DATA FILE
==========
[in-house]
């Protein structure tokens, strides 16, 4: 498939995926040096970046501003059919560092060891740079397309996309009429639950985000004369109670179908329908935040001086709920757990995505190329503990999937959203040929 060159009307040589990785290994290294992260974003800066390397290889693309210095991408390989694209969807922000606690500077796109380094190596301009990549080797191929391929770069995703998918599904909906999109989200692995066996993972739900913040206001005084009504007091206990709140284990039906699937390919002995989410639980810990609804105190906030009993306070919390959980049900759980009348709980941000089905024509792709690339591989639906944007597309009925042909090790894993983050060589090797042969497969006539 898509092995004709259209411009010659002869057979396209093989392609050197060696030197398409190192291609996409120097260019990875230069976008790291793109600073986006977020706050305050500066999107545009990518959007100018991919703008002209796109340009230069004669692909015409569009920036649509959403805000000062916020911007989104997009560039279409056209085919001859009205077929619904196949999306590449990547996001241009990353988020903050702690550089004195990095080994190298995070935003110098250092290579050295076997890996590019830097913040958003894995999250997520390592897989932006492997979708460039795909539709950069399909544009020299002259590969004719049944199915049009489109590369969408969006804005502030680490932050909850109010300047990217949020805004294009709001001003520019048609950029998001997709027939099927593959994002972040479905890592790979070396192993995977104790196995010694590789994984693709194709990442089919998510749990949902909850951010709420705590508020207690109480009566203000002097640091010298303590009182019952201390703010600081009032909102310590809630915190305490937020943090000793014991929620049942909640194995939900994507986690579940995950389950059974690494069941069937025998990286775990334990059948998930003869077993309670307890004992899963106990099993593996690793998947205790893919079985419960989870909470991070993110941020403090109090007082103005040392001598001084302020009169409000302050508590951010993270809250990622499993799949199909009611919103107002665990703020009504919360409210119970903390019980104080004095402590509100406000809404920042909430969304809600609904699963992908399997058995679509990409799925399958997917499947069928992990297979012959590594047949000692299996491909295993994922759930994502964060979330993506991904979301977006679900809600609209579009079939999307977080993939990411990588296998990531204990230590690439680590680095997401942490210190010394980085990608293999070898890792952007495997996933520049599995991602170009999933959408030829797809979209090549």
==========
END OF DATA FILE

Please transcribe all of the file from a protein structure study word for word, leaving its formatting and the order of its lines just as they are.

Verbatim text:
[in-house]
């Protein structure tokens, strides 16, 4: 498939995926040096970046501003059919560092060891740079397309996309009429639950985000004369109670179908329908935040001086709920757990995505190329503990999937959203040929 060159009307040589990785290994290294992260974003800066390397290889693309210095991408390989694209969807922000606690500077796109380094190596301009990549080797191929391929770069995703998918599904909906999109989200692995066996993972739900913040206001005084009504007091206990709140284990039906699937390919002995989410639980810990609804105190906030009993306070919390959980049900759980009348709980941000089905024509792709690339591989639906944007597309009925042909090790894993983050060589090797042969497969006539 898509092995004709259209411009010659002869057979396209093989392609050197060696030197398409190192291609996409120097260019990875230069976008790291793109600073986006977020706050305050500066999107545009990518959007100018991919703008002209796109340009230069004669692909015409569009920036649509959403805000000062916020911007989104997009560039279409056209085919001859009205077929619904196949999306590449990547996001241009990353988020903050702690550089004195990095080994190298995070935003110098250092290579050295076997890996590019830097913040958003894995999250997520390592897989932006492997979708460039795909539709950069399909544009020299002259590969004719049944199915049009489109590369969408969006804005502030680490932050909850109010300047990217949020805004294009709001001003520019048609950029998001997709027939099927593959994002972040479905890592790979070396192993995977104790196995010694590789994984693709194709990442089919998510749990949902909850951010709420705590508020207690109480009566203000002097640091010298303590009182019952201390703010600081009032909102310590809630915190305490937020943090000793014991929620049942909640194995939900994507986690579940995950389950059974690494069941069937025998990286775990334990059948998930003869077993309670307890004992899963106990099993593996690793998947205790893919079985419960989870909470991070993110941020403090109090007082103005040392001598001084302020009169409000302050508590951010993270809250990622499993799949199909009611919103107002665990703020009504919360409210119970903390019980104080004095402590509100406000809404920042909430969304809600609904699963992908399997058995679509990409799925399958997917499947069928992990297979012959590594047949000692299996491909295993994922759930994502964060979330993506991904979301977006679900809600609209579009079939999307977080993939990411990588296998990531204990230590690439680590680095997401942490210190010394980085990608293999070898890792952007495997996933520049599995991602170009999933959408030829797809979209090549």